Alternative to Mammograms Rutland VT

Think how many lives it could potentially save by alerting women to cancer early enough to do something about it. And it could go a long way toward reducing the number of needless biopsies performed as well.

Allan Daniel Eisemann
(802) 747-1831
160 Allen St
Rutland, VT
Specialty
Hematology / Oncology, Medical Oncology

Data Provided by:
Allan Danl Eisemann, MD
(802) 747-1831
160 Allen St
Rutland, VT
Specialties
Oncology (Cancer), Internal Medicine
Gender
Male
Education
Medical School: Univ Of Ks Sch Of Med, Kansas City Ks 66103
Graduation Year: 1986
Hospital
Hospital: Ellis Hosp, Schenectady, Ny; Rutland Reg Medctr, Rutland, Vt
Group Practice: Community Cancer Ctr

Data Provided by:
Richard Lovett
(802) 747-1831
160 Allen St
Rutland, VT
Specialty
Radiation Oncology
Associated Hospitals
Community Cancer Ctr

Gerhild F Bjornson, MD
(802) 878-7878
1 Market Pl Unit 1
Essex Junction, VT
Specialties
Oncology (Cancer)
Gender
Male
Education
Medical School: Univ Of Wi Med Sch, Madison Wi 53706
Graduation Year: 1975

Data Provided by:
Stefan Balan
(802) 295-9363
215 N Main St
White River Junction, VT
Specialty
Hematology / Oncology

Data Provided by:
Harold James Wallace Jr, MD
(603) 650-6277
12 Grandview Ter
Rutland, VT
Specialties
Oncology (Cancer)
Gender
Male
Education
Medical School: Univ Of Vt Coll Of Med, Burlington Vt 05405
Graduation Year: 1958

Data Provided by:
Harold Wallace
(802) 447-1836
111 Colchester Ave
Rutland, VT
Specialty
Medical Oncology
Associated Hospitals
Svhc Oncology Assocs

Allan Eisemann
(802) 747-1831
160 Allen St
Rutland, VT
Specialty
Medical Oncology
Associated Hospitals
Rutland Reg Medcl Ctr

Harold James Wallace
(802) 847-3506
111 Colchester Ave
Burlington, VT
Specialty
Radiation Oncology

Data Provided by:
Steven Marc Grunberg
(802) 847-8400
111 Colchester Ave
Burlington, VT
Specialty
Medical Oncology

Data Provided by:
Data Provided by:

An Alternative to Mammograms

Provided by: 

By Burton Goldberg

In response to the rising rate of breast cancer, women are constantly being reminded how important it is to get regular mammograms. But a mammogram is a screening tool with some real limitations.

It did not offer any advantage to women ages 50 to 59 who were being tested for cancer, according to a Canadian National Breast Screening Study conducted two years ago; the group getting a physical exam plus a mammogram had the same breast cancer death rates as the group getting an exam alone. It also carries a high rate of inaccuracy, both positive and negative. In other words, it sounds the alarm for cancer in up to 10 percent of women who don’t really have it, and doesn’t find it in 10 to 30 percent of women who actually do have it. And since a mammogram is essentially an X-ray of the breast, women are exposed to a small amount of radiation in the process of having one.

Perhaps we could live with these problems if mammography were the only option. But it isn’t. Another promising screening method is breast thermography, which relies on a heat-sensing infrared camera to scan for abnormalities. It’s noninvasive, it’s safe, and it has a high level of accuracy when used as a tool for ruling out cancer.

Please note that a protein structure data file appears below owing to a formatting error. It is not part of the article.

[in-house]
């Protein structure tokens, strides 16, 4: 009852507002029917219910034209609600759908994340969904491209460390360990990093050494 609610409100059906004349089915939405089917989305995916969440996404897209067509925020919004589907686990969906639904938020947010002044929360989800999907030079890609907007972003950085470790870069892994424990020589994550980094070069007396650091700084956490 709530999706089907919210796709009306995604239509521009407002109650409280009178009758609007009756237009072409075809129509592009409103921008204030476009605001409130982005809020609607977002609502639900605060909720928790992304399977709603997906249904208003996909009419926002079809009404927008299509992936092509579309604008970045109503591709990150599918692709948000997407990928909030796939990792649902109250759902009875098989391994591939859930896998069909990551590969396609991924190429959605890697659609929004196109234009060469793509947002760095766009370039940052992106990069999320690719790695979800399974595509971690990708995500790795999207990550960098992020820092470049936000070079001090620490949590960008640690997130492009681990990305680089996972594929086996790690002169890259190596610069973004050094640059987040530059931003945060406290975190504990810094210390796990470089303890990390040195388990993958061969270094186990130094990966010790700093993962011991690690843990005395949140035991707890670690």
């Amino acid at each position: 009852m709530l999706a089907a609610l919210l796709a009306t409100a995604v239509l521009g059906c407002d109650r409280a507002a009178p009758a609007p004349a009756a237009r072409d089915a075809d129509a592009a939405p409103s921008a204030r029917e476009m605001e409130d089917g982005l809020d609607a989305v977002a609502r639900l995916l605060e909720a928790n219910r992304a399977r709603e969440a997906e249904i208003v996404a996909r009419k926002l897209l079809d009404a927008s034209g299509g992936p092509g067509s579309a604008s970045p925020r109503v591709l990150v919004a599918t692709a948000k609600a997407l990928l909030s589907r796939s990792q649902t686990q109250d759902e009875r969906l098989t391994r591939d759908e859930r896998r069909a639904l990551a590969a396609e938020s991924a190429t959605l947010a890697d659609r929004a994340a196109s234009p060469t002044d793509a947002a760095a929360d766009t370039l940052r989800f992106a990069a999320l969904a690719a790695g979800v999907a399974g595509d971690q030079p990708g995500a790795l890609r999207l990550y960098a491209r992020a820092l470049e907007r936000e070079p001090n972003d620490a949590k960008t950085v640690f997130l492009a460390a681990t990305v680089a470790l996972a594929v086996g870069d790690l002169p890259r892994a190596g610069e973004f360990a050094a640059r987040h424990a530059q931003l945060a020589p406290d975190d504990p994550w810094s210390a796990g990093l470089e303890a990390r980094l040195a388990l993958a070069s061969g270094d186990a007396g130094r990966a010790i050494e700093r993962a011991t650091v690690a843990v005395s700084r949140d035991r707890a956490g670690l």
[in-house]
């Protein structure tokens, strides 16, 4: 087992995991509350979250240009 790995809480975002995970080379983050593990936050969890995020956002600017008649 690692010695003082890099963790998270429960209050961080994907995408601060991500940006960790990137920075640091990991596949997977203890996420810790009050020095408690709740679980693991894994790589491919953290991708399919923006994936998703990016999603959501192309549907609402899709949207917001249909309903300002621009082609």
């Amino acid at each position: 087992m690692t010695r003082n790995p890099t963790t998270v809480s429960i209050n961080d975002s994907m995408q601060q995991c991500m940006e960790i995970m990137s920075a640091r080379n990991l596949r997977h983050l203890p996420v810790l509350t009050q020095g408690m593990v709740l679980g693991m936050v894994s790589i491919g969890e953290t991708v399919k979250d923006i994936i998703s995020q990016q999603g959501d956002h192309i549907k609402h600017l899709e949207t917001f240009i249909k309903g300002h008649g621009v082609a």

Here’s how it works: Most objects—including human skin—emit a certain amount of infrared light in proportion to their temperature. Thermography uses this light to map the surface temperature of the breast. That’s important because abnormal tissue growth can raise the temperature of the area of the breast it inhabits, and show up as a hot spot in a thermogram. With the use of thermography we can often detect cancer up to ten years in advance of when it would be picked up in a mammogram or clinical breast exam, according to the International Academy of Clinical Thermology.

And thermography appears to be better than mammography in determining whether a woman is cancer-free. In a four-year clinical trial published last year in the American Journal of Roentgenology, researchers used thermography on 769 patients who had just gotten suspicious mammogram results. Of the women identified by thermography as cancer-free, only 3 percent turned out to have cancer. (Results were confirmed by follow-up biopsies.) This is much better than the 10 to 30 percent rate for mammograms. The researchers concluded that infrared imaging would be a valuable adjunct to mammography in assessing the likelihood of cancer.

Think how many lives it could potentially save by alerting women to cancer early enough to do something about it. And it could go a long way toward reducing the number of needless biopsies performed as well. Each year in the United States more than a million are performed, and approximately 75 to 80 percent prove to be benign. Instead of using a biopsy to rule out some cancers, thermography could be used instead.

Thermography is also much less invasive than mammography because no tissue is exposed to X-rays. Nor does it involve any of ...

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